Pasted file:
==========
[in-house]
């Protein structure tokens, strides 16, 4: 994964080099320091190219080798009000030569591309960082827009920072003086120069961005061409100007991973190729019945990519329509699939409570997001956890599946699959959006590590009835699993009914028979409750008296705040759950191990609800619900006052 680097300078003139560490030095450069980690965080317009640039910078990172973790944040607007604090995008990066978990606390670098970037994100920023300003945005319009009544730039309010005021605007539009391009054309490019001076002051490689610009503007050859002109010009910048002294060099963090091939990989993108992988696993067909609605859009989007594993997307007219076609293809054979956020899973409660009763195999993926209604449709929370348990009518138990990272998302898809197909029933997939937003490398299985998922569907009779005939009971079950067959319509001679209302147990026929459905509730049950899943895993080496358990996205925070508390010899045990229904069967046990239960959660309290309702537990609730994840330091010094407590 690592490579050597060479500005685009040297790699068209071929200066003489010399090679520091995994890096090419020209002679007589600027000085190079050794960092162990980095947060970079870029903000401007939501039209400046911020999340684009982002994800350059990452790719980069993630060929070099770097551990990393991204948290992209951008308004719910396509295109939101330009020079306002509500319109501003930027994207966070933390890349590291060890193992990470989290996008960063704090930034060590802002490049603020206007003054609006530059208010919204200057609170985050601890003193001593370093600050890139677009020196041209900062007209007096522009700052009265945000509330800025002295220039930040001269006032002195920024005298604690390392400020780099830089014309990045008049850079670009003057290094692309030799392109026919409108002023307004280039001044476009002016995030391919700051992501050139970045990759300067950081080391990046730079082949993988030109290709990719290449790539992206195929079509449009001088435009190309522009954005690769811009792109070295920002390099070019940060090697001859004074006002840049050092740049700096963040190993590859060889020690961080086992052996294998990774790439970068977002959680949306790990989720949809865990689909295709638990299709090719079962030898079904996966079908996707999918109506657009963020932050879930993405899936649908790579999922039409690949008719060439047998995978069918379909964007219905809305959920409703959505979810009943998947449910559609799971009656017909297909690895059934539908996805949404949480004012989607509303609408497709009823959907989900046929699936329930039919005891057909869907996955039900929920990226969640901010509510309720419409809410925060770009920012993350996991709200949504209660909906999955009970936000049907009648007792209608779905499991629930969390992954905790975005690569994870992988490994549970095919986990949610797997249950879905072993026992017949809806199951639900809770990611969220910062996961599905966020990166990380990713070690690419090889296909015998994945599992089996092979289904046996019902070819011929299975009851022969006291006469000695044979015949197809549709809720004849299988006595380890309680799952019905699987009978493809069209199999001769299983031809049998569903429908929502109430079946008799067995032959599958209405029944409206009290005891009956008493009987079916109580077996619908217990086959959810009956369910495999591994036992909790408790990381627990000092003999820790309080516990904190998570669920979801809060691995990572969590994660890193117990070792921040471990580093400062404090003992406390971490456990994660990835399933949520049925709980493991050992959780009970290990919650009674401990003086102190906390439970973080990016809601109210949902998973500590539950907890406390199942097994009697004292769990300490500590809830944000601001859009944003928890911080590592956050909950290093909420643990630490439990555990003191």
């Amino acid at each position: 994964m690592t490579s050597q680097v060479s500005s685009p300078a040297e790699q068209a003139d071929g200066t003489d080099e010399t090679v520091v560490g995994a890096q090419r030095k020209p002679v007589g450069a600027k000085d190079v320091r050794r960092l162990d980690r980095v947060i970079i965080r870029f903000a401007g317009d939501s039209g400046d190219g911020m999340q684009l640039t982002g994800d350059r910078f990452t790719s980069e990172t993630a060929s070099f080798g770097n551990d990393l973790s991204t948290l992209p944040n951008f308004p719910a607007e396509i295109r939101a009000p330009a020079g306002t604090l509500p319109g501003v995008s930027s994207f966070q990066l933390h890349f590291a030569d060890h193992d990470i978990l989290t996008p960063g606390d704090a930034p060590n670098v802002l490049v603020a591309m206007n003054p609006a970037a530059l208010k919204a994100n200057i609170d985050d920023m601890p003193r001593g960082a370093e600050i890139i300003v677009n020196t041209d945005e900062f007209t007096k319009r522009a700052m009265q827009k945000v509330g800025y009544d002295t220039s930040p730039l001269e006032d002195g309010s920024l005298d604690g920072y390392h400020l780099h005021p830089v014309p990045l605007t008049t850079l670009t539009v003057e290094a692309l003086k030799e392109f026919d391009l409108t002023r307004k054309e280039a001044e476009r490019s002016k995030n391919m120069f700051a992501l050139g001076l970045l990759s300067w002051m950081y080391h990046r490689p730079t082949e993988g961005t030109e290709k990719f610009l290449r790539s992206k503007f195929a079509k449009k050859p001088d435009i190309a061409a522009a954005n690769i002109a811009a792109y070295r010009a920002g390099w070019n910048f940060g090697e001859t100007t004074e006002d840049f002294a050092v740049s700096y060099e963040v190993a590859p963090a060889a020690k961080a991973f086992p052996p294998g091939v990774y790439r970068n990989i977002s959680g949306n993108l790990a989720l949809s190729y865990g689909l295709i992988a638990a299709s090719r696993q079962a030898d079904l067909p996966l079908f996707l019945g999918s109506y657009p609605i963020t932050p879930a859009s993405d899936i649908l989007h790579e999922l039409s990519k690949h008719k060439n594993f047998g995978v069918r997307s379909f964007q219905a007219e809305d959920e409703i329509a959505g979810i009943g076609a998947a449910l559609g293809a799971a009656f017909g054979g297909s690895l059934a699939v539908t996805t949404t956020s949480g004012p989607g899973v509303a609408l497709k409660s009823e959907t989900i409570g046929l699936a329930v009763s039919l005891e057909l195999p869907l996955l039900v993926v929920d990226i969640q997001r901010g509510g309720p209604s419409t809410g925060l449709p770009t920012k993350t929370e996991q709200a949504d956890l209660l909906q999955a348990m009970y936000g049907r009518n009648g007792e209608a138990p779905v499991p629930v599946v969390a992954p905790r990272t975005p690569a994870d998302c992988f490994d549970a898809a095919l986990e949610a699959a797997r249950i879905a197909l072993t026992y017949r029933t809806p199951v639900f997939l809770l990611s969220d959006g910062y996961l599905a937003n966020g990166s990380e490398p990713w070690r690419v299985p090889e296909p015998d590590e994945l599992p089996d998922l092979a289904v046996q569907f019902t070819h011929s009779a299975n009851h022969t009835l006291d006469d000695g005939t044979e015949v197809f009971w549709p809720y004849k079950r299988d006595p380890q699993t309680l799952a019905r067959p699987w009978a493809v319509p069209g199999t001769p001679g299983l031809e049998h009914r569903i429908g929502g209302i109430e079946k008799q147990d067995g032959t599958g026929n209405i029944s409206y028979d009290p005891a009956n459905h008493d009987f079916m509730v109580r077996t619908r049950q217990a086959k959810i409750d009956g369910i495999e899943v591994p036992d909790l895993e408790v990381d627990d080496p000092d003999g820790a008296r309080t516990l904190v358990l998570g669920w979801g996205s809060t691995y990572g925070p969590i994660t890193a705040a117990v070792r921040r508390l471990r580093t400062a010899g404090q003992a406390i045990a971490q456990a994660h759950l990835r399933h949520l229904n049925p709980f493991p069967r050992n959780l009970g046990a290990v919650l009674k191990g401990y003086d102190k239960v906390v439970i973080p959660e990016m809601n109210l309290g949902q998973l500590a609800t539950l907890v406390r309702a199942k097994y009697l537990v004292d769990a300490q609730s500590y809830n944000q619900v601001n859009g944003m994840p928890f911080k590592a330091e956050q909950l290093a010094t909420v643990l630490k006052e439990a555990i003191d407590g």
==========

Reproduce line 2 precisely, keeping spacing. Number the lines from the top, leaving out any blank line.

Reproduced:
């Protein structure tokens, strides 16, 4: 994964080099320091190219080798009000030569591309960082827009920072003086120069961005061409100007991973190729019945990519329509699939409570997001956890599946699959959006590590009835699993009914028979409750008296705040759950191990609800619900006052 680097300078003139560490030095450069980690965080317009640039910078990172973790944040607007604090995008990066978990606390670098970037994100920023300003945005319009009544730039309010005021605007539009391009054309490019001076002051490689610009503007050859002109010009910048002294060099963090091939990989993108992988696993067909609605859009989007594993997307007219076609293809054979956020899973409660009763195999993926209604449709929370348990009518138990990272998302898809197909029933997939937003490398299985998922569907009779005939009971079950067959319509001679209302147990026929459905509730049950899943895993080496358990996205925070508390010899045990229904069967046990239960959660309290309702537990609730994840330091010094407590 690592490579050597060479500005685009040297790699068209071929200066003489010399090679520091995994890096090419020209002679007589600027000085190079050794960092162990980095947060970079870029903000401007939501039209400046911020999340684009982002994800350059990452790719980069993630060929070099770097551990990393991204948290992209951008308004719910396509295109939101330009020079306002509500319109501003930027994207966070933390890349590291060890193992990470989290996008960063704090930034060590802002490049603020206007003054609006530059208010919204200057609170985050601890003193001593370093600050890139677009020196041209900062007209007096522009700052009265945000509330800025002295220039930040001269006032002195920024005298604690390392400020780099830089014309990045008049850079670009003057290094692309030799392109026919409108002023307004280039001044476009002016995030391919700051992501050139970045990759300067950081080391990046730079082949993988030109290709990719290449790539992206195929079509449009001088435009190309522009954005690769811009792109070295920002390099070019940060090697001859004074006002840049050092740049700096963040190993590859060889020690961080086992052996294998990774790439970068977002959680949306790990989720949809865990689909295709638990299709090719079962030898079904996966079908996707999918109506657009963020932050879930993405899936649908790579999922039409690949008719060439047998995978069918379909964007219905809305959920409703959505979810009943998947449910559609799971009656017909297909690895059934539908996805949404949480004012989607509303609408497709009823959907989900046929699936329930039919005891057909869907996955039900929920990226969640901010509510309720419409809410925060770009920012993350996991709200949504209660909906999955009970936000049907009648007792209608779905499991629930969390992954905790975005690569994870992988490994549970095919986990949610797997249950879905072993026992017949809806199951639900809770990611969220910062996961599905966020990166990380990713070690690419090889296909015998994945599992089996092979289904046996019902070819011929299975009851022969006291006469000695044979015949197809549709809720004849299988006595380890309680799952019905699987009978493809069209199999001769299983031809049998569903429908929502109430079946008799067995032959599958209405029944409206009290005891009956008493009987079916109580077996619908217990086959959810009956369910495999591994036992909790408790990381627990000092003999820790309080516990904190998570669920979801809060691995990572969590994660890193117990070792921040471990580093400062404090003992406390971490456990994660990835399933949520049925709980493991050992959780009970290990919650009674401990003086102190906390439970973080990016809601109210949902998973500590539950907890406390199942097994009697004292769990300490500590809830944000601001859009944003928890911080590592956050909950290093909420643990630490439990555990003191």